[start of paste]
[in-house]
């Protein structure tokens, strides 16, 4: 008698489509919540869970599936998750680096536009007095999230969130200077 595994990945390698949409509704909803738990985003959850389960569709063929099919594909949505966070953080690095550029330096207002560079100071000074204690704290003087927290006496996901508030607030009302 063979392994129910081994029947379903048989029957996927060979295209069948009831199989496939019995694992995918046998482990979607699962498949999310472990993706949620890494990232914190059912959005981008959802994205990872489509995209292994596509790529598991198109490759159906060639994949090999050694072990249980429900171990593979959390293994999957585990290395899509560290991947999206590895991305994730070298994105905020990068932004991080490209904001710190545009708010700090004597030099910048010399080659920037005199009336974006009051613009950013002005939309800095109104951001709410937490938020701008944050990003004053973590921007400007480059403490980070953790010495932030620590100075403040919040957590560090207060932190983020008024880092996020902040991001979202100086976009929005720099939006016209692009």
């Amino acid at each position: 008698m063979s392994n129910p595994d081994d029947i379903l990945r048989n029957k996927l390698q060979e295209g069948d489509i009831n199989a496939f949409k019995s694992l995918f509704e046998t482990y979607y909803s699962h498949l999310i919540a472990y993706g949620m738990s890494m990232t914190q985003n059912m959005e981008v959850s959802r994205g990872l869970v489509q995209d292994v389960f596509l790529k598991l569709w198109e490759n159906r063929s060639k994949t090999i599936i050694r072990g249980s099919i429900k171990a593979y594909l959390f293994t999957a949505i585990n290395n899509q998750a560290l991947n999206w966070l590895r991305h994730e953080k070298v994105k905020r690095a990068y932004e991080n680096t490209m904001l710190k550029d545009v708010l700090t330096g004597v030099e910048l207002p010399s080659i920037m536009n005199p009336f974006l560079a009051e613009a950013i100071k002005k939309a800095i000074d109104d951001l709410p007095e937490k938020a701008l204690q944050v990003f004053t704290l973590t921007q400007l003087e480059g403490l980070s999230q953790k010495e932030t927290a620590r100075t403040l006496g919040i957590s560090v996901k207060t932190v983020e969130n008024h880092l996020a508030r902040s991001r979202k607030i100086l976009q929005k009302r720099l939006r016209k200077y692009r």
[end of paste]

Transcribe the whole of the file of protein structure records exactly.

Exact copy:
[in-house]
């Protein structure tokens, strides 16, 4: 008698489509919540869970599936998750680096536009007095999230969130200077 595994990945390698949409509704909803738990985003959850389960569709063929099919594909949505966070953080690095550029330096207002560079100071000074204690704290003087927290006496996901508030607030009302 063979392994129910081994029947379903048989029957996927060979295209069948009831199989496939019995694992995918046998482990979607699962498949999310472990993706949620890494990232914190059912959005981008959802994205990872489509995209292994596509790529598991198109490759159906060639994949090999050694072990249980429900171990593979959390293994999957585990290395899509560290991947999206590895991305994730070298994105905020990068932004991080490209904001710190545009708010700090004597030099910048010399080659920037005199009336974006009051613009950013002005939309800095109104951001709410937490938020701008944050990003004053973590921007400007480059403490980070953790010495932030620590100075403040919040957590560090207060932190983020008024880092996020902040991001979202100086976009929005720099939006016209692009």
């Amino acid at each position: 008698m063979s392994n129910p595994d081994d029947i379903l990945r048989n029957k996927l390698q060979e295209g069948d489509i009831n199989a496939f949409k019995s694992l995918f509704e046998t482990y979607y909803s699962h498949l999310i919540a472990y993706g949620m738990s890494m990232t914190q985003n059912m959005e981008v959850s959802r994205g990872l869970v489509q995209d292994v389960f596509l790529k598991l569709w198109e490759n159906r063929s060639k994949t090999i599936i050694r072990g249980s099919i429900k171990a593979y594909l959390f293994t999957a949505i585990n290395n899509q998750a560290l991947n999206w966070l590895r991305h994730e953080k070298v994105k905020r690095a990068y932004e991080n680096t490209m904001l710190k550029d545009v708010l700090t330096g004597v030099e910048l207002p010399s080659i920037m536009n005199p009336f974006l560079a009051e613009a950013i100071k002005k939309a800095i000074d109104d951001l709410p007095e937490k938020a701008l204690q944050v990003f004053t704290l973590t921007q400007l003087e480059g403490l980070s999230q953790k010495e932030t927290a620590r100075t403040l006496g919040i957590s560090v996901k207060t932190v983020e969130n008024h880092l996020a508030r902040s991001r979202k607030i100086l976009q929005k009302r720099l939006r016209k200077y692009r």